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The underreported church response to the deceptions recounted in ‘Murder Among the Mormons’

SHARE The underreported church response to the deceptions recounted in ‘Murder Among the Mormons’

Mark Hofmann, right, conferring with attorney Ron Yengich in this December 1987 file photo. 

Tom Smart, Deseret News

This article was first published in the ChurchBeat newsletter. Sign up to receive the newsletter in your inbox weekly.

Unlike most talks given at BYU by church leaders, the landmark response of a Latter-day Saint apostle to the murderous spree of forgings and bombings by Mark Hofmann recently featured in “Murder Among the Mormons” can’t be found on speeches.byu.edu.

There’s a simple reason for that, and it has nothing to do covering up church history. In fact in his talk at BYU, then-Elder Dallin H. Oaks issued a scathing reprimand to a major news organization that spent a year insisting the church was covering up a document — until it was proved that the document never existed. In fact, and this is mind-boggling, it was Hofmann himself that had deceived the newspaper into believing the document was real and in possession of the church.

So, if you haven’t delved into the Hofmann hubbub spurred by the new Netflix docuseries, or you have questions about the church’s role, a great place to start is President Oaks’ talk at a BYU Symposium in 1987 titled “Church History and Recent Forgeries.”

It’s worth reading just for the story about how Hofmann duped the Los Angeles Times without even creating a forgery.

The talk is available on the internet on the church’s official website, because it was reprinted in part in the Ensign. (Most talks republished on the BYU Speeches website were delivered as campus devotionals or firesides.) 

President Oaks called Hofmann a master deceiver. Hofmann often forged documents to validate other documents he had forged, and Episode 3 of “Murder Among the Mormons” shows how he began to prepare, as a teenager, to outwit polygraph machines, which he did successfully after the bombings.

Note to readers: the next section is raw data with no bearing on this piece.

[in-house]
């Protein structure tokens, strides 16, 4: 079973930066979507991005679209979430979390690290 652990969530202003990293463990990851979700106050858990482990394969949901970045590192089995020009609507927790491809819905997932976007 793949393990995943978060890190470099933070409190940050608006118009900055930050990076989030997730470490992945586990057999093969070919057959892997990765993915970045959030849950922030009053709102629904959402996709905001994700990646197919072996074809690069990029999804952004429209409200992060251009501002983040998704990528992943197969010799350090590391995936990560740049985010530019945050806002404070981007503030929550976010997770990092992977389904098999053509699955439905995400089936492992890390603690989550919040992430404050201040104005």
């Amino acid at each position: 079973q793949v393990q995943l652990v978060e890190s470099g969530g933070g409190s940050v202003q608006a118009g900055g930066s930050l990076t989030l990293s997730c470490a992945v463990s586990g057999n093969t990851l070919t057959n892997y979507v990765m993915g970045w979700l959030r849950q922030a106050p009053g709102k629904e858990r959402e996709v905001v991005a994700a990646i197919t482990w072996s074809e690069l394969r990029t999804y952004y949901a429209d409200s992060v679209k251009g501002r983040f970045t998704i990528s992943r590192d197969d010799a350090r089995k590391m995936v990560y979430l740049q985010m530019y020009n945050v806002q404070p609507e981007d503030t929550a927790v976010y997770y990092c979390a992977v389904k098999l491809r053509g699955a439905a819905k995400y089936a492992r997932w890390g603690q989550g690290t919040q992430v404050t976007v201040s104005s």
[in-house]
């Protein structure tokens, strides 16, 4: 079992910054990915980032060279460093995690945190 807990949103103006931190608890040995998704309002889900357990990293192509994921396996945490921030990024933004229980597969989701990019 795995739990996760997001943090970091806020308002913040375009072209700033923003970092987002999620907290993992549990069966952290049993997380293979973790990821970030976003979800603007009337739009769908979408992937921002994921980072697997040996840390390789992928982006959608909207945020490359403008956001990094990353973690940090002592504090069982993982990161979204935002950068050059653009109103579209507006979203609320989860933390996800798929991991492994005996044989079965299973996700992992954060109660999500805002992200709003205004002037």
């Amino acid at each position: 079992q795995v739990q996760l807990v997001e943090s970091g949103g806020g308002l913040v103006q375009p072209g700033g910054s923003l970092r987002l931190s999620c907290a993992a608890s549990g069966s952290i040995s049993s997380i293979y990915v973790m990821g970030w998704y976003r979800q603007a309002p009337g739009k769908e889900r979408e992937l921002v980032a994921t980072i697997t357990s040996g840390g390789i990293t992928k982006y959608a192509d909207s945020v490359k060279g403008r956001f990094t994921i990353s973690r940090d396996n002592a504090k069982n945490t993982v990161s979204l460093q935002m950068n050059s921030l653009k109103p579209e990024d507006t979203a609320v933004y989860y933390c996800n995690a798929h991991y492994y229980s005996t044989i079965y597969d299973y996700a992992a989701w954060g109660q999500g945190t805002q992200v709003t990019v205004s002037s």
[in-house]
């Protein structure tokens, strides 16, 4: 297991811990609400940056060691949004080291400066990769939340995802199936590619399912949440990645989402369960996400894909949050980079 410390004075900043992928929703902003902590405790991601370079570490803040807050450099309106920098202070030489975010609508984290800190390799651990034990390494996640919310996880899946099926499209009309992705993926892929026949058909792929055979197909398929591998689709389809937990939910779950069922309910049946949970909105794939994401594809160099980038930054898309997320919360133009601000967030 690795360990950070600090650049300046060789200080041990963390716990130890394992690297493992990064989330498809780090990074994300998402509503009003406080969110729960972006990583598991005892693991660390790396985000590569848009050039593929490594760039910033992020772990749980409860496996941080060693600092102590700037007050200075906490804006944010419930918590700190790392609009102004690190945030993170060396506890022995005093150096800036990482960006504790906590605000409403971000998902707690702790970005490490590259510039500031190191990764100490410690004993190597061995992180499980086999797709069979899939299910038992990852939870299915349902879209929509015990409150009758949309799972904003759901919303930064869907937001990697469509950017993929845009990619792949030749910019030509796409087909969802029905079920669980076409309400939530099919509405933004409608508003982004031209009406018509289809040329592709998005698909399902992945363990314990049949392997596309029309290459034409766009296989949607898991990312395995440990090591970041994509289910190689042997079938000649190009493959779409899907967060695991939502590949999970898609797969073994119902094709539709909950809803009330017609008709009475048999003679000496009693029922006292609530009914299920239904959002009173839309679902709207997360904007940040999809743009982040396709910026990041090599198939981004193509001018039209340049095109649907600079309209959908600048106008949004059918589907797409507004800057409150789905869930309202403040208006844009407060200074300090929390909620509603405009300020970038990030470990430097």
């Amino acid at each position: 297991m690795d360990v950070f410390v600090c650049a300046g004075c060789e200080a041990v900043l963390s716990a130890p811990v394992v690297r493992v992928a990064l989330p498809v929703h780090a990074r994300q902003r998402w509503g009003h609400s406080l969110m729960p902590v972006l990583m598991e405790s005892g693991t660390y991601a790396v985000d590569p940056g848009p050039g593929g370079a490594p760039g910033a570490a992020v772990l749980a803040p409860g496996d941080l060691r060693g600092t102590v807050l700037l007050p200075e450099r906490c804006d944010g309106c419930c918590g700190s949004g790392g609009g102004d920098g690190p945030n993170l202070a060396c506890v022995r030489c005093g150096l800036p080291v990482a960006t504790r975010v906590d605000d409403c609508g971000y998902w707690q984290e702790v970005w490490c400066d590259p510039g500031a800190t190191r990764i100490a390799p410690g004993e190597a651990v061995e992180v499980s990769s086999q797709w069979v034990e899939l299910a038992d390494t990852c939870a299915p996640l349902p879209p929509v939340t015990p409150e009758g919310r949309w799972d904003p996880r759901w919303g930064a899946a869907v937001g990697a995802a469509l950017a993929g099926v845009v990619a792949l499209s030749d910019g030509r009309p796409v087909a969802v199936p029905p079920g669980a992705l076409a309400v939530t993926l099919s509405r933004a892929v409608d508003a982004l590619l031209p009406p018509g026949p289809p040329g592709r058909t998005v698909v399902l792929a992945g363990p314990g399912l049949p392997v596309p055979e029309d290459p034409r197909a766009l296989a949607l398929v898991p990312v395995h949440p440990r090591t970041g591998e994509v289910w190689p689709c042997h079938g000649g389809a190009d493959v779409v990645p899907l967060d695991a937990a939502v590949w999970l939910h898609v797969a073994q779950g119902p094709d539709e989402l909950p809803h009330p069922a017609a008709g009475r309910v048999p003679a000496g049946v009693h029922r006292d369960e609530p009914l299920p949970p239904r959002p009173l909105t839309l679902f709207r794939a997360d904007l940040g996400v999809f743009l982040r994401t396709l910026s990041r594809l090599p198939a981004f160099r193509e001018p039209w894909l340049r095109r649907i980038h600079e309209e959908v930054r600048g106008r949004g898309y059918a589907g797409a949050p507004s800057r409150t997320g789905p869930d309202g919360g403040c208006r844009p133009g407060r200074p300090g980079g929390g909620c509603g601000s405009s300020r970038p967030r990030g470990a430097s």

President Oaks said public interest in Hofmann’s forgeries and bombings reached “epic proportions” and led to “some of the most sustained and intense … church-bashing” of the 20th century and a media “feeding frenzy” marked by religious prejudice and character assassination of the church and its leaders by news reporters.

You can read President Oaks’ devastating accounting of how the Los Angeles Times was “seriously misled,” in the newspaper’s own words, by its anonymous source (Hofmann) to believe the church was withholding a nonexistent “Oliver Cowdery History.”

What I will reprint here is what President Oaks said about the following question, which he posed: “Some have asked, how was Mark Hofmann able to deceive church leaders?”

It’s a question that was asked in 1985 when investigators finally proved that Hofmann was a forger by unraveling the mystery of how he had deceived document experts. Church leaders had purchased some of the forgeries, though more than one, including President Oaks, questioned whether they were in fact authentic.

Still, the question answered by President Oaks in his talk at BYU is one some still raise today, without referencing the defense he made in his talk or the fact that Latter-day Saints do not believe their prophets are infallible, as former Assistant Church Historian and Recorder Richard E. Turley Jr. said in “Murder Among the Mormons.”

In fact, in Latter-day Saint scripture received by Joseph Smith a year before the church was organized, the Lord declares a prophet will not always be allowed to discern who is being deceitful:

“But as you cannot always judge the righteous, or as you cannot always tell the wicked from the righteous, therefore I say unto you, hold your peace until I shall see fit to make all things known unto the world concerning the matter.” (Doctrine & Covenants 10:37)

Here is what President Oaks said in 1987:

“As everyone now knows, Hofmann succeeded in deceiving many: experienced church historians, sophisticated collectors, businessmen-investors, national experts who administered a lie detector test to Hofmann, and professional document examiners, including the expert credited with breaking the Hitler diary forgery. But why, some still ask, were his deceits not detected by the several church leaders with whom he met?

“In order to perform their personal ministries, church leaders cannot be suspicious and questioning of each of the hundreds of people they meet each year. Ministers of the gospel function best in an atmosphere of trust and love.

“In that kind of atmosphere, they fail to detect a few deceivers, but that is the price they pay to increase their effectiveness in counseling, comforting and blessing the hundreds of honest and sincere people they see. It is better for a church leader to be occasionally disappointed than to be constantly suspicious.”

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